|There was a lot to be thankful for last week, with a number of positive economic indicators to report. Americans appear to be cautiously optimistic about growth moving forward, with consumer confidence rising to a six-month high in November. Respondents to that survey were hopeful in their outlook post-election, giving President-elect Donald Trump a “honeymoon” of sorts in terms of goodwill, at least in the University of Michigan’s survey. Financial markets have also received a significant boost since Election Day, with the Dow Jones Industrial Average (DJIA) surpassing 19,000 for the first time—a new all-time high. This was good news for our portfolios, with the DJIA up nearly 10 percent year to date, or 4.4 percent since the election.
Manufacturing data were also quite promising. This included new durable goods orders, which jumped 4.8 percent in October and have increased 2.1 percent over the past 12 months. With that said, the data were skewed by strong growth in aircraft sales in October, which can be highly volatile from month to month. Excluding transportation, new orders for durable goods increased 1.0 percent in October, but over the past 12 months, growth in activity has been more minimal, up just 0.3 percent. Nonetheless, the healthy gains in this latest report provide some encouragement that the sector has continued on a path toward stabilization.
Along those lines, the Markit Flash U.S. Manufacturing PMI rose to a 13-month high in November, boosted by strong growth in output. New orders, exports and hiring also improved. Given that many manufacturers were rather cautious in their economic outlook over the past two years, this was welcome news. Looking more regionally, the Richmond Federal Reserve Bank reported that manufacturing activity in its district rebounded modestly in November after contracting in four of the prior five months. This largely came from better new orders data. There were positive developments in the labor market as well, with hiring accelerating for the second consecutive month. In addition, respondents were very optimistic about the next six months. This positive growth in activity in November followed similar progress in the Kansas City, New York and Philadelphia districts the week before.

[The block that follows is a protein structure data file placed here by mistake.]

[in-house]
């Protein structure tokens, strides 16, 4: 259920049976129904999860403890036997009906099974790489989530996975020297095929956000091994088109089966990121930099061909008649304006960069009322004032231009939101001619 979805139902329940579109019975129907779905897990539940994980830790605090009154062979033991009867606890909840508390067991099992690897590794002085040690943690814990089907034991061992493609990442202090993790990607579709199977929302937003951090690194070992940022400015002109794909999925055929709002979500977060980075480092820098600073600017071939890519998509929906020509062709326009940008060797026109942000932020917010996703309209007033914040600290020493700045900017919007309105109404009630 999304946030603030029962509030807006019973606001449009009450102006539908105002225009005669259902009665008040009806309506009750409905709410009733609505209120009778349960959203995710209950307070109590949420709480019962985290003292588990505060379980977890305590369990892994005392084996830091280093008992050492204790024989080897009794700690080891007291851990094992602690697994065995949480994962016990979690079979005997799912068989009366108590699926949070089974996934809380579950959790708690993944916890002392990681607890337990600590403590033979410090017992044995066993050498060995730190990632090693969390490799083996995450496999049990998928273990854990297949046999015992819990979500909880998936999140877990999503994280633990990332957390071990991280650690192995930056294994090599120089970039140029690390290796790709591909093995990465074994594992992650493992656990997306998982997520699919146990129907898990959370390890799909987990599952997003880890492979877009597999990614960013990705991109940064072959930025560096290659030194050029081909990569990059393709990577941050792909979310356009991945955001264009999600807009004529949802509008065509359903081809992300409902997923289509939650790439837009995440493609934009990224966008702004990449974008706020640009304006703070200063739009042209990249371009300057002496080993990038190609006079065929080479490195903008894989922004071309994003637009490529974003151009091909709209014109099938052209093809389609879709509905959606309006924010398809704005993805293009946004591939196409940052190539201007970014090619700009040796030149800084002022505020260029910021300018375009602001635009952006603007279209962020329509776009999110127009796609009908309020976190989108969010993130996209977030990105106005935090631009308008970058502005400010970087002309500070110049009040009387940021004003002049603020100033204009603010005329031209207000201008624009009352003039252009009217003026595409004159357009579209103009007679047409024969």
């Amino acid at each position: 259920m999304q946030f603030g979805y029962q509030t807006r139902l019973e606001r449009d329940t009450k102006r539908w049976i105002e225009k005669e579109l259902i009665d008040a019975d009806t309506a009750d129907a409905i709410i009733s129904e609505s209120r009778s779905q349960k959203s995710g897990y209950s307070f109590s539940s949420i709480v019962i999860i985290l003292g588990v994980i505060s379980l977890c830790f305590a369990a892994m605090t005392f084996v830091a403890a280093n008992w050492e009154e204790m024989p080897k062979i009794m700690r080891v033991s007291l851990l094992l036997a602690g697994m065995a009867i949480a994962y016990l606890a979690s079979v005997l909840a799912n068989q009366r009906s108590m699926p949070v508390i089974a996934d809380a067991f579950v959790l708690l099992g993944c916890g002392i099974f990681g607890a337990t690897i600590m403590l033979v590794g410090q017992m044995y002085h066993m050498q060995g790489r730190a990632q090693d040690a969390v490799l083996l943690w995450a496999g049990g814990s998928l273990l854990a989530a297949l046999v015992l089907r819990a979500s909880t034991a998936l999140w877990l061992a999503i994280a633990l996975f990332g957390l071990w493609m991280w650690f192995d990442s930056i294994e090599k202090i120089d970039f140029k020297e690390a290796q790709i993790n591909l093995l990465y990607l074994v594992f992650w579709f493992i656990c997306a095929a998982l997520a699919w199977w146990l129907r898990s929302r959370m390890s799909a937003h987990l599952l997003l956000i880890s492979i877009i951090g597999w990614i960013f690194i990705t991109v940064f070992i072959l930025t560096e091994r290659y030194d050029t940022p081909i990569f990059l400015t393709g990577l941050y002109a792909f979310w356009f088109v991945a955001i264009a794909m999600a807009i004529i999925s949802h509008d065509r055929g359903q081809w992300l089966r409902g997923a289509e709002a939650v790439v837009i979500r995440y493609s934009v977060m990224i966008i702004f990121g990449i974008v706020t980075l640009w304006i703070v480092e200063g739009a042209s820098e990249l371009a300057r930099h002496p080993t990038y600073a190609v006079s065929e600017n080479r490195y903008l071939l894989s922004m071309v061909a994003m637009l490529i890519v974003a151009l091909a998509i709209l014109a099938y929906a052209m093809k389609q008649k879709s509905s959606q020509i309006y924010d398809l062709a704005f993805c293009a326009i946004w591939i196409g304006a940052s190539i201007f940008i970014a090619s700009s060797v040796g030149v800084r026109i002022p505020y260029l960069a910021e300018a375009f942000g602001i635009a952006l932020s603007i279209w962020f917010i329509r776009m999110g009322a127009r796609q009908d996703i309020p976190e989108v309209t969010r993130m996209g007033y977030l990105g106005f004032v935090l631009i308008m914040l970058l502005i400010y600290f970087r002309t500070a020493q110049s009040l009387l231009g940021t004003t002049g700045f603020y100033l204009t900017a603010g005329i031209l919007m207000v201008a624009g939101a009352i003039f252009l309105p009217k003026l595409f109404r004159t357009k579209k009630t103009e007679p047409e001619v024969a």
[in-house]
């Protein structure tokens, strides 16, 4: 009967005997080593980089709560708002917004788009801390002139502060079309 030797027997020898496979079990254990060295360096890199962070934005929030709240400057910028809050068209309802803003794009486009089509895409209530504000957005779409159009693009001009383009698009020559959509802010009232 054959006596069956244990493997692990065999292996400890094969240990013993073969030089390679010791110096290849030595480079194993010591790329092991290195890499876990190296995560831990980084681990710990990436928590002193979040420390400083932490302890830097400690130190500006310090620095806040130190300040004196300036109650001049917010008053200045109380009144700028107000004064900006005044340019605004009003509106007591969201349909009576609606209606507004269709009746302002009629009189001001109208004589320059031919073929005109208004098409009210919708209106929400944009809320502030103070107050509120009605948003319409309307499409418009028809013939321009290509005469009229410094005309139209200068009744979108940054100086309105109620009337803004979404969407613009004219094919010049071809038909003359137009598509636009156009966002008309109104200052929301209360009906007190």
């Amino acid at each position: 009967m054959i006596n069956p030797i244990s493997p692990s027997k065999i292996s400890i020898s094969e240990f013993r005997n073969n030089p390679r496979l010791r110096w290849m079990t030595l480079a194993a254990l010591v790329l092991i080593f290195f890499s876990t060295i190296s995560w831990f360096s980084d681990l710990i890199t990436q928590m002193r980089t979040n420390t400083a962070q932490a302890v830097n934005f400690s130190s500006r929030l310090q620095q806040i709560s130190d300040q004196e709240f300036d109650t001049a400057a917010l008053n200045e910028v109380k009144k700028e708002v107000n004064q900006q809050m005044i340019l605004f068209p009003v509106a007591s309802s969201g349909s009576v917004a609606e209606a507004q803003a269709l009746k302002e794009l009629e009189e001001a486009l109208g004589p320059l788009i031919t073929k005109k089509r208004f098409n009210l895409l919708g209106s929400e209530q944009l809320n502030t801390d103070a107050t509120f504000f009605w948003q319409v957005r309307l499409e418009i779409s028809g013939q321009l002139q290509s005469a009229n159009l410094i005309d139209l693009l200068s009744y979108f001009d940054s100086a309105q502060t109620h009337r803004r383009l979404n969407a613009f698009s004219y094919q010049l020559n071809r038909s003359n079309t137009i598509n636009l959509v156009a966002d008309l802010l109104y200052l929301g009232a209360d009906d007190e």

Moreover, this trend was not just in the United States. The Markit Flash Eurozone Manufacturing PMI expanded at its fastest pace since January 2014. As such, the continent’s economy continues to move in the right direction, improving from earlier in the year, with activity accelerating at a modest pace. With that said, manufacturers in Germany and France reported some easing in growth in November, even as the underlying data continue to be quite positive for both.
Meanwhile, there was mixed news on housing last week. Existing home sales rose 2.0 percent in October, extending the 3.6 percent gain in September. There was increased sales in every region of the country, with activity up 5.9 percent over the past 12 months, largely from strength in the single-family segment. Inventories remain low, which is helping to boost median sales prices. In contrast, new single-family home sales declined 1.9 percent in October, with softer sales in every region except for the West. Still, the longer-term trend has been somewhat more encouraging, up 17.8 percent since October 2015.
This week, we will get new jobs market data on Friday. Manufacturing employment growth has been disappointing of late, with hiring down for three straight months and the sector losing 62,000 workers on net year to date. As such, we will be looking for signs of improvement in November. Likewise, we would hope to see stronger growth in demand and production in the latest Institute for Supply Management survey of manufacturers, especially given the jump in confidence in the competing Markit survey described above. The Dallas Federal Reserve Bank will also release its latest results. Other highlights this week include the latest data on construction spending, consumer confidence, personal income and spending and second quarter real GDP.